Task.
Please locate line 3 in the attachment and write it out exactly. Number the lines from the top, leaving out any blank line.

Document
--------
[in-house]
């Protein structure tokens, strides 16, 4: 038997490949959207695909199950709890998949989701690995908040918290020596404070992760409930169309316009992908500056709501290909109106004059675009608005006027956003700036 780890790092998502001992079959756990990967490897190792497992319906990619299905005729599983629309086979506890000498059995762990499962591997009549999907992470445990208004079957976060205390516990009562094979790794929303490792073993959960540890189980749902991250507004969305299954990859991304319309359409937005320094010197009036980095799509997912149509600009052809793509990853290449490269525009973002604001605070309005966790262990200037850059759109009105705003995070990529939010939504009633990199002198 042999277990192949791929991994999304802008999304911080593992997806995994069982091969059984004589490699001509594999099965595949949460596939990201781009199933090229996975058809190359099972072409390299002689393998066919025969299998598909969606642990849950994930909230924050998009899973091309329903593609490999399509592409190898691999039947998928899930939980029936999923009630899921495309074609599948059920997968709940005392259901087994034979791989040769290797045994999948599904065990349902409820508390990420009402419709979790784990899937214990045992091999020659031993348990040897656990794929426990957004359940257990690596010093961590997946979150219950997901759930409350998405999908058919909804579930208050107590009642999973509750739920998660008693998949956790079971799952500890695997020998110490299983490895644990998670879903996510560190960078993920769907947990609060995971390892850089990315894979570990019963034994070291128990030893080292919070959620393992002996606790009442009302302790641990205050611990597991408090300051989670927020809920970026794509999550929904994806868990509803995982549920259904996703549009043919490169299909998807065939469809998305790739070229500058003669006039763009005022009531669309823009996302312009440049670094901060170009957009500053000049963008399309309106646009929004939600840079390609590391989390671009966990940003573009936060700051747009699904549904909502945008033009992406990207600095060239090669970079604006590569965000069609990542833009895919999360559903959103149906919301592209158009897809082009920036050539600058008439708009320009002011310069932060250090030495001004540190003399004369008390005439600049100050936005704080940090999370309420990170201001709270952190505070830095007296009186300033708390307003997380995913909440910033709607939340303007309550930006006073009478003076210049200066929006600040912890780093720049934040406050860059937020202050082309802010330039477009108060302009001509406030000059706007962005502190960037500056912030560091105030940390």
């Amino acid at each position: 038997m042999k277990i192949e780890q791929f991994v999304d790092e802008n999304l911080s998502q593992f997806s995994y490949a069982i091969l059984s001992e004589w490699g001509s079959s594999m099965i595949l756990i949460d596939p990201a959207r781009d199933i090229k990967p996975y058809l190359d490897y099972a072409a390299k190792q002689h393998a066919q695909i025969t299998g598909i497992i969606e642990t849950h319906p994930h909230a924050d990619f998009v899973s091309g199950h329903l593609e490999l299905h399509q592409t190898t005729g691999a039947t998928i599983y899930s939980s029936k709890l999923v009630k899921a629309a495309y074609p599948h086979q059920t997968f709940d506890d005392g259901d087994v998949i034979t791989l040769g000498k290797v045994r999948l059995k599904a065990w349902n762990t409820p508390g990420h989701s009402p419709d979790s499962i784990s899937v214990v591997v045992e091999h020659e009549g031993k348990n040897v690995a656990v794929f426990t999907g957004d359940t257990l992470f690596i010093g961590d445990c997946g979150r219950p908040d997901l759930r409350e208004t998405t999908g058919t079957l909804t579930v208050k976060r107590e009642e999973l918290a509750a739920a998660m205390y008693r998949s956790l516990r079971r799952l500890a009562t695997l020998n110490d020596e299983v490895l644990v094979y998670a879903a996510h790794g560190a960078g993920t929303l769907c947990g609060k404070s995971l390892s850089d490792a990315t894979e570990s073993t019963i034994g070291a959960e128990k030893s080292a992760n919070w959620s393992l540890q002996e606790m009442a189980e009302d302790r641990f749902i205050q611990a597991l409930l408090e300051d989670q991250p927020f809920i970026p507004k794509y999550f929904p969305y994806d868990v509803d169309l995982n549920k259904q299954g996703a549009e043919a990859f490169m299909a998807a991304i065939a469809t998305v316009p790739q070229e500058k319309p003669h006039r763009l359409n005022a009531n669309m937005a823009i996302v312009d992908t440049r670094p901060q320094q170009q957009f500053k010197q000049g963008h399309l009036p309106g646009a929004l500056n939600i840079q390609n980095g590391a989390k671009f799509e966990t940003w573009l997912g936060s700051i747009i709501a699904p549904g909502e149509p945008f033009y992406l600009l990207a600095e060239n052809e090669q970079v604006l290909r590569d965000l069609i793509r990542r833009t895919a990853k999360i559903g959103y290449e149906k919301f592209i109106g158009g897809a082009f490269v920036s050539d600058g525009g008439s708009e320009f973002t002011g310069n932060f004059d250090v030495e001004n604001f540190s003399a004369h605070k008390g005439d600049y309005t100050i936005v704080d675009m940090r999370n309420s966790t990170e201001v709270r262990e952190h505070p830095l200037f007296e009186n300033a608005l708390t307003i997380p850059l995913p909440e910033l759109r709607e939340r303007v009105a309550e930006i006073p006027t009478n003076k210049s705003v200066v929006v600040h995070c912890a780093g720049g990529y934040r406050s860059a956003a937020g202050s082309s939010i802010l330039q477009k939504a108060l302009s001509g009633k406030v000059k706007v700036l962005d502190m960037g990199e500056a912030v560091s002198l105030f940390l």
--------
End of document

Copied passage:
């Amino acid at each position: 038997m042999k277990i192949e780890q791929f991994v999304d790092e802008n999304l911080s998502q593992f997806s995994y490949a069982i091969l059984s001992e004589w490699g001509s079959s594999m099965i595949l756990i949460d596939p990201a959207r781009d199933i090229k990967p996975y058809l190359d490897y099972a072409a390299k190792q002689h393998a066919q695909i025969t299998g598909i497992i969606e642990t849950h319906p994930h909230a924050d990619f998009v899973s091309g199950h329903l593609e490999l299905h399509q592409t190898t005729g691999a039947t998928i599983y899930s939980s029936k709890l999923v009630k899921a629309a495309y074609p599948h086979q059920t997968f709940d506890d005392g259901d087994v998949i034979t791989l040769g000498k290797v045994r999948l059995k599904a065990w349902n762990t409820p508390g990420h989701s009402p419709d979790s499962i784990s899937v214990v591997v045992e091999h020659e009549g031993k348990n040897v690995a656990v794929f426990t999907g957004d359940t257990l992470f690596i010093g961590d445990c997946g979150r219950p908040d997901l759930r409350e208004t998405t999908g058919t079957l909804t579930v208050k976060r107590e009642e999973l918290a509750a739920a998660m205390y008693r998949s956790l516990r079971r799952l500890a009562t695997l020998n110490d020596e299983v490895l644990v094979y998670a879903a996510h790794g560190a960078g993920t929303l769907c947990g609060k404070s995971l390892s850089d490792a990315t894979e570990s073993t019963i034994g070291a959960e128990k030893s080292a992760n919070w959620s393992l540890q002996e606790m009442a189980e009302d302790r641990f749902i205050q611990a597991l409930l408090e300051d989670q991250p927020f809920i970026p507004k794509y999550f929904p969305y994806d868990v509803d169309l995982n549920k259904q299954g996703a549009e043919a990859f490169m299909a998807a991304i065939a469809t998305v316009p790739q070229e500058k319309p003669h006039r763009l359409n005022a009531n669309m937005a823009i996302v312009d992908t440049r670094p901060q320094q170009q957009f500053k010197q000049g963008h399309l009036p309106g646009a929004l500056n939600i840079q390609n980095g590391a989390k671009f799509e966990t940003w573009l997912g936060s700051i747009i709501a699904p549904g909502e149509p945008f033009y992406l600009l990207a600095e060239n052809e090669q970079v604006l290909r590569d965000l069609i793509r990542r833009t895919a990853k999360i559903g959103y290449e149906k919301f592209i109106g158009g897809a082009f490269v920036s050539d600058g525009g008439s708009e320009f973002t002011g310069n932060f004059d250090v030495e001004n604001f540190s003399a004369h605070k008390g005439d600049y309005t100050i936005v704080d675009m940090r999370n309420s966790t990170e201001v709270r262990e952190h505070p830095l200037f007296e009186n300033a608005l708390t307003i997380p850059l995913p909440e910033l759109r709607e939340r303007v009105a309550e930006i006073p006027t009478n003076k210049s705003v200066v929006v600040h995070c912890a780093g720049g990529y934040r406050s860059a956003a937020g202050s082309s939010i802010l330039q477009k939504a108060l302009s001509g009633k406030v000059k706007v700036l962005d502190m960037g990199e500056a912030v560091s002198l105030f940390l």